We’re just a month and a half into 2018 and the packaging industry’s sustainability agenda has been firmly set for the forthcoming year – and indeed beyond.
Thanks to China’s ban on waste imports, Theresa May’s environmental action plan and, perhaps most influential of all, the depiction of humanity’s devastating impact on sea life in BBC series Blue Planet, plastic has regained its position as public enemy number one. Our consumption of the material is prominently unsustainable, and all eyes are on the industry to find a feasible alternative.
Paper coatings could be the answer. According to a report by Smithers Pira, paper and paperboard packaging is expected to reach 218 million tonnes by 2022, up from 162 million tonnes in 2012. Meanwhile, the global market for functional and barrier type coatings reached nearly $6bn (£4.3bn) in 2015, with 5% annual growth projected though to 2020, when sales are expected to exceed $7bn.
These coatings are nothing new, per se, but they’ve traditionally struggled to gain traction because of performance issues compared to their plastic counterparts. “There have been a whole load of challenges,” says Mark Hilton, resource efficiency lead at environmental consultancy Eunomia. “Getting the right barrier properties, lightweighting, heat-proofing – the sort of things that plastics are good for. Then there are packing logistics. Once you’ve found a suitable alternative you can’t just move from using a plastic tray that’s formed then and there on the line to a box which may need assembling. The transition away from plastic goes beyond simply finding a replacement.”
Nonetheless, the work going into solving the first part of the puzzle is extensive, and there are multiple products now on the market that mitigate the historical problems presented by plastic alternatives. Metsä Board, for example, has just launched a new eco-barrier paperboard that uses a coating which is bio-based, recyclable and biodegradable. Designed for the food service industry, the paperboard offers grease resistance up to KIT level 5, requires a 50% shorter print machine time for barrier treatment and has already seen success in the field as baguette packaging for Finnish bakery Huovisen Leipomo.
FoodBoard, from MM Karton, is a plastics-alternative that addresses food safety and shelf-life concerns. The coated cartonboard offers the same levels of contamination protection for dried and fast food as plastic equivalents, guarantees freshness for 36 months and is also recyclable and biodegradable. Meanwhile, Dow’s RhoBarr offers impressive grease resistance properties, while Akzo Nobel is working on a composition that can be made from existing plastics waste and won’t affect the compostability of the paper it’s applied to.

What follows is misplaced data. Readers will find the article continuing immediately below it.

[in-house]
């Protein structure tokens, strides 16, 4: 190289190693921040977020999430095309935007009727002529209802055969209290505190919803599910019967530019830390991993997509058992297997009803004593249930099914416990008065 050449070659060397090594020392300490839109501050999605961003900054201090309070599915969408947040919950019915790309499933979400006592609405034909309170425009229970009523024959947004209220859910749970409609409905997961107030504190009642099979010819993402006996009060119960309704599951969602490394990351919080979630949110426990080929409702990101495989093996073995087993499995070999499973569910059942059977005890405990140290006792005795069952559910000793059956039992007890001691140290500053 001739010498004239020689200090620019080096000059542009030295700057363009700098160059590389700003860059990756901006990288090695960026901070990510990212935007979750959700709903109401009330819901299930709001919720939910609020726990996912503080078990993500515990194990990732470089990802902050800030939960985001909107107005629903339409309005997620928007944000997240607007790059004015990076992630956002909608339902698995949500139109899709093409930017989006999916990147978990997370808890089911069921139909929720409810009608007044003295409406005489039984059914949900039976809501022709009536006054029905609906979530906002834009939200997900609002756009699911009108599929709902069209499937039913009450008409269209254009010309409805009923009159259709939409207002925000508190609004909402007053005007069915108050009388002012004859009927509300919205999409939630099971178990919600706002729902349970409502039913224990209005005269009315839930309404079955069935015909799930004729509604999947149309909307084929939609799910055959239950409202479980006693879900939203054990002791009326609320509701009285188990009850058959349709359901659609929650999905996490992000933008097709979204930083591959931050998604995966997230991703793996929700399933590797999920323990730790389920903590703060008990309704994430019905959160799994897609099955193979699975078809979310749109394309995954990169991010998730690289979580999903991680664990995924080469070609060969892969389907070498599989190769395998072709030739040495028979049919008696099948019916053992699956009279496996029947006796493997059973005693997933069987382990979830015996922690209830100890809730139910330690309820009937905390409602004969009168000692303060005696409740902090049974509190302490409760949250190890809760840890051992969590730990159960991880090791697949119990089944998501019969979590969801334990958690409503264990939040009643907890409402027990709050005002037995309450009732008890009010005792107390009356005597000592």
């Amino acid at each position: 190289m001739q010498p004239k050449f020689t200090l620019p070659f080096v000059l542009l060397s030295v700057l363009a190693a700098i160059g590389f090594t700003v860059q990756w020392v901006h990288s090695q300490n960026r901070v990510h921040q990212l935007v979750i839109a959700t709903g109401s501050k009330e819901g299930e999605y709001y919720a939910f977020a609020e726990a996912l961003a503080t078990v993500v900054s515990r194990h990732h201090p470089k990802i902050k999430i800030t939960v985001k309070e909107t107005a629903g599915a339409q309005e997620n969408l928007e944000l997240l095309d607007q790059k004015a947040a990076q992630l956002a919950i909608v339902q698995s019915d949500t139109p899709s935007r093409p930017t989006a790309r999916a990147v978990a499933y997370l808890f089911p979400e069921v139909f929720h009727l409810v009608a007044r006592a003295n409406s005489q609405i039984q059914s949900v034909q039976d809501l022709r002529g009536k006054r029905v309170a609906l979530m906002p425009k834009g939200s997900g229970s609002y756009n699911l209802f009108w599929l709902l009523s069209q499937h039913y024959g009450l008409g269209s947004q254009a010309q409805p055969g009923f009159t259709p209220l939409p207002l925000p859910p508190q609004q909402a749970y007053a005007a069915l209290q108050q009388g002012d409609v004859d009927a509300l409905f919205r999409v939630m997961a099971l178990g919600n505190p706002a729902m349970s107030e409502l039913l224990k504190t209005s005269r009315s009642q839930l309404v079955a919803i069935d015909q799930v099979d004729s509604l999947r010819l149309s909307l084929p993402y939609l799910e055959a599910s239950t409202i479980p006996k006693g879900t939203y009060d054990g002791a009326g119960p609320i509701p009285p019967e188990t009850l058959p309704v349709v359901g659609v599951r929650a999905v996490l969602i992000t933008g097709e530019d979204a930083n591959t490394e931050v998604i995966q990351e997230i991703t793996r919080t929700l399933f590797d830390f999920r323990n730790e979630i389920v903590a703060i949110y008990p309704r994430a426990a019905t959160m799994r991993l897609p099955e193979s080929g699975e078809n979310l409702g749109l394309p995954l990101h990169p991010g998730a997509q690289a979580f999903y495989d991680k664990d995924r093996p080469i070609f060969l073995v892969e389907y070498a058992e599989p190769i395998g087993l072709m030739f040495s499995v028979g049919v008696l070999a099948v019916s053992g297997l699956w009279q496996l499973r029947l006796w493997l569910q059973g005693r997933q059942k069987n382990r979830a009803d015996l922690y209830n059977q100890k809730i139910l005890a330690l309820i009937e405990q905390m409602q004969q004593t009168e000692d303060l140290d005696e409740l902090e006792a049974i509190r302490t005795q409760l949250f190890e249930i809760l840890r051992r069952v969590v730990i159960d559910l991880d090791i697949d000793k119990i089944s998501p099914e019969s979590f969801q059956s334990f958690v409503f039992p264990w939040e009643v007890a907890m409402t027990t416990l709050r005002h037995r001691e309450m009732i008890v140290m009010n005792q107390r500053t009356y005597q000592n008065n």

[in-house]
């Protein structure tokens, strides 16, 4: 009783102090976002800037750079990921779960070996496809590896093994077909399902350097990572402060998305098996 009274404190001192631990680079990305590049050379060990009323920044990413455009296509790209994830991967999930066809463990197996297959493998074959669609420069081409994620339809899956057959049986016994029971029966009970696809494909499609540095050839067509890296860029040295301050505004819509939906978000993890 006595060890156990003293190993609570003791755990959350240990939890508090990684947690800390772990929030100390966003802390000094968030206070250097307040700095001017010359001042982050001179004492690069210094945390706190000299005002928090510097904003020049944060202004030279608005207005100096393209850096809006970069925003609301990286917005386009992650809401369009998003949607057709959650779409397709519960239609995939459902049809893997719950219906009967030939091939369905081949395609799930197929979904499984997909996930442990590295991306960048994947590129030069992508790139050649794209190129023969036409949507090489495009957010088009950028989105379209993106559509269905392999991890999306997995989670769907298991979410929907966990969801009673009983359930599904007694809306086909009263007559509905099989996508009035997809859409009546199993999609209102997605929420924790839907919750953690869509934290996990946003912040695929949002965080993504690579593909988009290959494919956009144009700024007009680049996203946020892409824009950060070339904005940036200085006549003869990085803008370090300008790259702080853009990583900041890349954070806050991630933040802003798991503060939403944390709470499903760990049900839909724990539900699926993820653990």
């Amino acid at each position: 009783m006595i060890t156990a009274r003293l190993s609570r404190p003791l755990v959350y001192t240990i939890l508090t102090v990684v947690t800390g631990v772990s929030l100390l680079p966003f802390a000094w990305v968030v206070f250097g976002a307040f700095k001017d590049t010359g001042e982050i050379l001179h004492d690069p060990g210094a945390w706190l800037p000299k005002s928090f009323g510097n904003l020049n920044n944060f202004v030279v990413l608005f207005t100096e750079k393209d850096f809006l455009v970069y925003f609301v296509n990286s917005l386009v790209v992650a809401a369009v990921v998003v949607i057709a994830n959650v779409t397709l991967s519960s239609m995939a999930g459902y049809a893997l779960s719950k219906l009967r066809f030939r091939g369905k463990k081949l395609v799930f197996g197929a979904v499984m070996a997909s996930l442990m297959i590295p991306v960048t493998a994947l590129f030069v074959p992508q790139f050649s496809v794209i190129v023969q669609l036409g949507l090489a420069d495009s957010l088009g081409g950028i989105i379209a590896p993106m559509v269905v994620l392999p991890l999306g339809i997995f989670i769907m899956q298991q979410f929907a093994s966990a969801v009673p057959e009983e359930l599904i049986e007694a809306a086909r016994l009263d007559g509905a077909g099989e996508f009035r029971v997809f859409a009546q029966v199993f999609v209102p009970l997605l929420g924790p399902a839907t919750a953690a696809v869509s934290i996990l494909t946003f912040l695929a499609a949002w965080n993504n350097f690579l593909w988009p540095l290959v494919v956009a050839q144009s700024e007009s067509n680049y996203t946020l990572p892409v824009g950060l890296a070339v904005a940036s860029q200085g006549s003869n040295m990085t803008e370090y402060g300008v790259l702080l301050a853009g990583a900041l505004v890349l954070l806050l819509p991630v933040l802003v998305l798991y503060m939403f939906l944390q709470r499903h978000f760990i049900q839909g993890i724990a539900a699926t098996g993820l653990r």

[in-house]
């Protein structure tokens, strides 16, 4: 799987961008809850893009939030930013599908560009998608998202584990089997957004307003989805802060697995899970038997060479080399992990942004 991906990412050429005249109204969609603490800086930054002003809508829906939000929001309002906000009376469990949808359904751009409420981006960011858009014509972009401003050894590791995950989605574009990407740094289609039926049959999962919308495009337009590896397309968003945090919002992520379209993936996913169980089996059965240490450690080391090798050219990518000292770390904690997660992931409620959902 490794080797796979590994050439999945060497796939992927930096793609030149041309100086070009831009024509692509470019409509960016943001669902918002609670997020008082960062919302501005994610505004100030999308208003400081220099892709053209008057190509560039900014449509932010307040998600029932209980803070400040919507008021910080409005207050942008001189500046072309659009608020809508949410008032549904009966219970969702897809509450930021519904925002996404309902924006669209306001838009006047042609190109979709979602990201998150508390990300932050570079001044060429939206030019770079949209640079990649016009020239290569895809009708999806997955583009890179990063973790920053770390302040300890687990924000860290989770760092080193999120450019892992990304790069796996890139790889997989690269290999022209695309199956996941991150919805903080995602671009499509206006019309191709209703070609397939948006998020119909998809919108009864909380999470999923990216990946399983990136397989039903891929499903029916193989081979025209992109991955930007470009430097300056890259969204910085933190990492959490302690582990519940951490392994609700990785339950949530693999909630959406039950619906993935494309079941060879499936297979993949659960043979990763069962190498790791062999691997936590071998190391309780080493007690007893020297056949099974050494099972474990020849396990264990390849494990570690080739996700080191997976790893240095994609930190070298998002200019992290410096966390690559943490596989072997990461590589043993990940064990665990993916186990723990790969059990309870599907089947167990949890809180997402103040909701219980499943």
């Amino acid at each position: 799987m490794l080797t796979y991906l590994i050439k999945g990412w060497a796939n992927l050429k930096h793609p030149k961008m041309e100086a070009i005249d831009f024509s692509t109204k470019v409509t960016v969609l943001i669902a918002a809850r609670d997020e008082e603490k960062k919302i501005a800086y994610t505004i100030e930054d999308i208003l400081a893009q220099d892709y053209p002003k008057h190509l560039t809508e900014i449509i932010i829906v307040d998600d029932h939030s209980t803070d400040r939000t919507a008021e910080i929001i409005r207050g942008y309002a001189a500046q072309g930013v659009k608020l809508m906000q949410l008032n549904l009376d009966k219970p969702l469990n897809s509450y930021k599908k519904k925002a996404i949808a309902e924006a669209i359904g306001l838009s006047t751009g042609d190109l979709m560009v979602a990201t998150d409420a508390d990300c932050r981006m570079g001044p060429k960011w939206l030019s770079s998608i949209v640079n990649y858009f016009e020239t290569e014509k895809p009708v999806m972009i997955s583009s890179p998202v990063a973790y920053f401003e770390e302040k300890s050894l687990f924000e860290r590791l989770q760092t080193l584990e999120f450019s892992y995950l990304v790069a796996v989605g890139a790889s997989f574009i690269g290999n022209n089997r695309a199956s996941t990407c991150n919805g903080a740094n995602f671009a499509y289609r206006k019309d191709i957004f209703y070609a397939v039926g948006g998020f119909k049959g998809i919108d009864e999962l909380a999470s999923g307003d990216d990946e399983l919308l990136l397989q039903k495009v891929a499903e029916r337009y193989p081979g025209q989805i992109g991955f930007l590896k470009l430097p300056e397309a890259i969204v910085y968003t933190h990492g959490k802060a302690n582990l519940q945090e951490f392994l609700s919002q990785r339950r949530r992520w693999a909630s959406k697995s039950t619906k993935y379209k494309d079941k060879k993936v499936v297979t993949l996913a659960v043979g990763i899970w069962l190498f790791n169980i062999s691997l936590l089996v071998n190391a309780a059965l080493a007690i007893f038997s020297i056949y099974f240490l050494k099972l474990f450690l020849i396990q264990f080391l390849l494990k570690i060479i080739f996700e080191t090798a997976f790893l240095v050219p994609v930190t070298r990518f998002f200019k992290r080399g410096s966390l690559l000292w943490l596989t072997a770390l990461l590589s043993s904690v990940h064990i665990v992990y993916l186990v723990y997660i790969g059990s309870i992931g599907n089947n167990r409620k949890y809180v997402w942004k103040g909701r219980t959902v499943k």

Cellulose coatings in particular are helping to drive progress forward. Futamura, which acquired Innovia Films’ cellulose business in July 2016, offers a compostable packaging called NatureFlex, which boasts a high gas barrier and a tailored moisture barrier, plus a wide heat-sealing range and “excellent machinability”, which helps to address some of the logistical issues involved in transitioning away from plastics. Renewable packaging company Stora Enso’s latest development is focused on micro-fibrillated cellulose (MFC), a new quality of cellulose that’s made by passing wood pulp through a milk homogenizer in order to entangle the network of fibres into much smaller fibrils. This creates “more from less”, says sales manager Craig Pearson. “By using MFC, the material offers maximum yield and thus more packaging material per tonne of board. Important properties, such as stiffness and internal strength, are maintained, with less weight.” He adds that the list of end uses is “huge”, and that the firm believes “anything currently made from fossil-based materials can and will soon be made from a tree”.
But herein lies a number of problems in the move away from plastic, which could merely amount to a “knee-jerk reaction” if not considered properly, says Eunomia’s Hilton. “It’s not just about what happens at a piece of packaging’s end of life, it’s about the whole life-cycle impact.” Hilton cites greenhouse gas production figures as an example. “There’s around three tonnes of CO2 equivalent for every tonne of plastic material created, depending on the polymer, compared to around 0.8 or 0.9 tonnes of CO2 for every tonne of cardboard that’s made. Obviously, on the face of it, cardboard is a more sustainable choice since it has a lower carbon impact and is recyclable. But then you have to consider weight. Even with barrier coatings, you’ll need more cardboard in an item of packaging to mimic the functionality of plastic, or to ensure speed on the production line, so you might end up using two or three times the weight, which then offsets the benefit you’d get in the first place from using card.”